Developer Brian Peterson has brought a classic Epson ActionNote 4SLC2 laptop back from the brink, enhancing it to include some period-appropriate upgrades and building a brand-new 3D-printed battery pack so it can once again compute on the go.
"This is just a little [pastime] project that I finished a few weeks ago," Peterson explains. "It is a restoration project for the [Epson] 4SLC2-50 Laptop sold in '93. I did the routine upgrades to the unit: 8MB RAM, 500MB HDD (the largest it can take) and a 387SX FPU 16-25MHz coprocessor. Those parts were found on Ebay and a reasonable price — except for the RAM upgrade, that had to be hunted down myself. The only thing I was missing is a battery."
With the ActionNote family of laptops having launched in April 1993 and been discontinued in 1996, though, a battery isn't the sort of thing you can just pick up from Epson's spares line — and any original batteries available second-hand will have long since lost their ability to store anything near a useful charge. To get the laptop computing on-the-move again, Peterson needed a new battery pack — so set about building his own, opting for an external "Charge Pack" rather than internal batteries.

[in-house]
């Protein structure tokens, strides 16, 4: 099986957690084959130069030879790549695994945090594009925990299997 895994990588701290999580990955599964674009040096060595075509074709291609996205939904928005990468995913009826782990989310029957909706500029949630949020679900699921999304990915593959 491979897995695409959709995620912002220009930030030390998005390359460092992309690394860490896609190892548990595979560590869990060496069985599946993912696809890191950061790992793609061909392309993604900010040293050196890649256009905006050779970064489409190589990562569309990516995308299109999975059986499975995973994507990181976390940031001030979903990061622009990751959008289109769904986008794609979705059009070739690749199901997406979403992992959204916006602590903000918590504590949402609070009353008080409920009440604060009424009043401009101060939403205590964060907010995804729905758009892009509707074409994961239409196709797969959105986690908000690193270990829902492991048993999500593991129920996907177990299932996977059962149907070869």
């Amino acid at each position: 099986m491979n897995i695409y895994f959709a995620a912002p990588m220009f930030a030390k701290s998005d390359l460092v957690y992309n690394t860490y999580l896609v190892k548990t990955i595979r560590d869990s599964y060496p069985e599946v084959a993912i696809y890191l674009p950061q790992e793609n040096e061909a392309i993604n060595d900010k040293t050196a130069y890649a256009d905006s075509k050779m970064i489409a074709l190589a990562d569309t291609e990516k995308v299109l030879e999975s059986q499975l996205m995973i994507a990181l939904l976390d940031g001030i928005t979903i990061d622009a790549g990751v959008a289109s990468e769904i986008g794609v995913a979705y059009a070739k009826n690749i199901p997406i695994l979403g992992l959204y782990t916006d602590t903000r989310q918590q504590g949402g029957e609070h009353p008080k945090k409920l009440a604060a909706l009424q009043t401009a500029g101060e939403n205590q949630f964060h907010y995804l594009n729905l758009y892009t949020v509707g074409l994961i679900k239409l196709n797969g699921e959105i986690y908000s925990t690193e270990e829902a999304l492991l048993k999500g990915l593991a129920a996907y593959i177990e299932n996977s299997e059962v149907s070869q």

"I purchased some Li-ion batteries [and] simply soldered them together," Peterson explains, "then 3D-printed a simple enclosure that I designed in Blender. These batteries in particular will not simply fit inside the unit, this is why I just made a 'Charge Pack' that I can just plug into the laptop."
The resulting "Charge Pack" connects to a barrel jack soldered to the original battery connectors, and is treated by the laptop as if it were an original set of internal batteries — complete with a necessary workaround. "The 27k Resistor from the positive terminal is to 'fool' the thermal sensor," Peterson explains, "otherwise it thinks the battery is overheating. These batteries do charge fine with the laptop, however they may overcharge since they never reach their target voltage. It is recommended that you stop charging at 3 hours and 30 minutes."
More details on the build, which can power the laptop for around two hours when fully charged, are available on Peterson's Hackaday.io project page.